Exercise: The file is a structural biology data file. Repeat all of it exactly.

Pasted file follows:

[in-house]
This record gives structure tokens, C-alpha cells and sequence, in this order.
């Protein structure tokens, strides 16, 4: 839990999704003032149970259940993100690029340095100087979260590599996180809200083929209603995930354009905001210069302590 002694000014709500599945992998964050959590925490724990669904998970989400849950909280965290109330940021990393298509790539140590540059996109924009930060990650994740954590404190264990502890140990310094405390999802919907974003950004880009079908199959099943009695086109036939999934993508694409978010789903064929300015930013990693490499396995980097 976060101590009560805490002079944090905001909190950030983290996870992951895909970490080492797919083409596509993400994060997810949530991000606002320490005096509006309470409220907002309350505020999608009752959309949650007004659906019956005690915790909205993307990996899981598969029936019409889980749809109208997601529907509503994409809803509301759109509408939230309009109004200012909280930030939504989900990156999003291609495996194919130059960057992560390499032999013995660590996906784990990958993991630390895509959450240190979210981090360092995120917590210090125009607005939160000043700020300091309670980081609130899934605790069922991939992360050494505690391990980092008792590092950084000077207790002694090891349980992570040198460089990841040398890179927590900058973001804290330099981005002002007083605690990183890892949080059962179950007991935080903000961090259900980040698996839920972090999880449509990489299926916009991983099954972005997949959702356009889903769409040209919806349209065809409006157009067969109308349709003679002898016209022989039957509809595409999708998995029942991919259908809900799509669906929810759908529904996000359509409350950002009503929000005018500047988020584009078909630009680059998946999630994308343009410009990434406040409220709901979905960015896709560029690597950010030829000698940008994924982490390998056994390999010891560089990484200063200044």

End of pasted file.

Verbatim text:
[in-house]
This record gives structure tokens, C-alpha cells and sequence, in this order.
């Protein structure tokens, strides 16, 4: 839990999704003032149970259940993100690029340095100087979260590599996180809200083929209603995930354009905001210069302590 002694000014709500599945992998964050959590925490724990669904998970989400849950909280965290109330940021990393298509790539140590540059996109924009930060990650994740954590404190264990502890140990310094405390999802919907974003950004880009079908199959099943009695086109036939999934993508694409978010789903064929300015930013990693490499396995980097 976060101590009560805490002079944090905001909190950030983290996870992951895909970490080492797919083409596509993400994060997810949530991000606002320490005096509006309470409220907002309350505020999608009752959309949650007004659906019956005690915790909205993307990996899981598969029936019409889980749809109208997601529907509503994409809803509301759109509408939230309009109004200012909280930030939504989900990156999003291609495996194919130059960057992560390499032999013995660590996906784990990958993991630390895509959450240190979210981090360092995120917590210090125009607005939160000043700020300091309670980081609130899934605790069922991939992360050494505690391990980092008792590092950084000077207790002694090891349980992570040198460089990841040398890179927590900058973001804290330099981005002002007083605690990183890892949080059962179950007991935080903000961090259900980040698996839920972090999880449509990489299926916009991983099954972005997949959702356009889903769409040209919806349209065809409006157009067969109308349709003679002898016209022989039957509809595409999708998995029942991919259908809900799509669906929810759908529904996000359509409350950002009503929000005018500047988020584009078909630009680059998946999630994308343009410009990434406040409220709901979905960015896709560029690597950010030829000698940008994924982490390998056994390999010891560089990484200063200044």